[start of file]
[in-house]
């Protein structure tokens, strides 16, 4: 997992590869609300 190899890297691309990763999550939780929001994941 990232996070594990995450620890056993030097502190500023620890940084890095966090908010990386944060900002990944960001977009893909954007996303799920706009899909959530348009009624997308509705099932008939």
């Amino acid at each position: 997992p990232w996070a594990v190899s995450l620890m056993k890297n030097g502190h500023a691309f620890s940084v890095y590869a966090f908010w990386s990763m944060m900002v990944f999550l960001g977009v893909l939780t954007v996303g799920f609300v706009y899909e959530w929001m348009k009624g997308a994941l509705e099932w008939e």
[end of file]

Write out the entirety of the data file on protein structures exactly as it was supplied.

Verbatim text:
[in-house]
């Protein structure tokens, strides 16, 4: 997992590869609300 190899890297691309990763999550939780929001994941 990232996070594990995450620890056993030097502190500023620890940084890095966090908010990386944060900002990944960001977009893909954007996303799920706009899909959530348009009624997308509705099932008939």
């Amino acid at each position: 997992p990232w996070a594990v190899s995450l620890m056993k890297n030097g502190h500023a691309f620890s940084v890095y590869a966090f908010w990386s990763m944060m900002v990944f999550l960001g977009v893909l939780t954007v996303g799920f609300v706009y899909e959530w929001m348009k009624g997308a994941l509705e099932w008939e």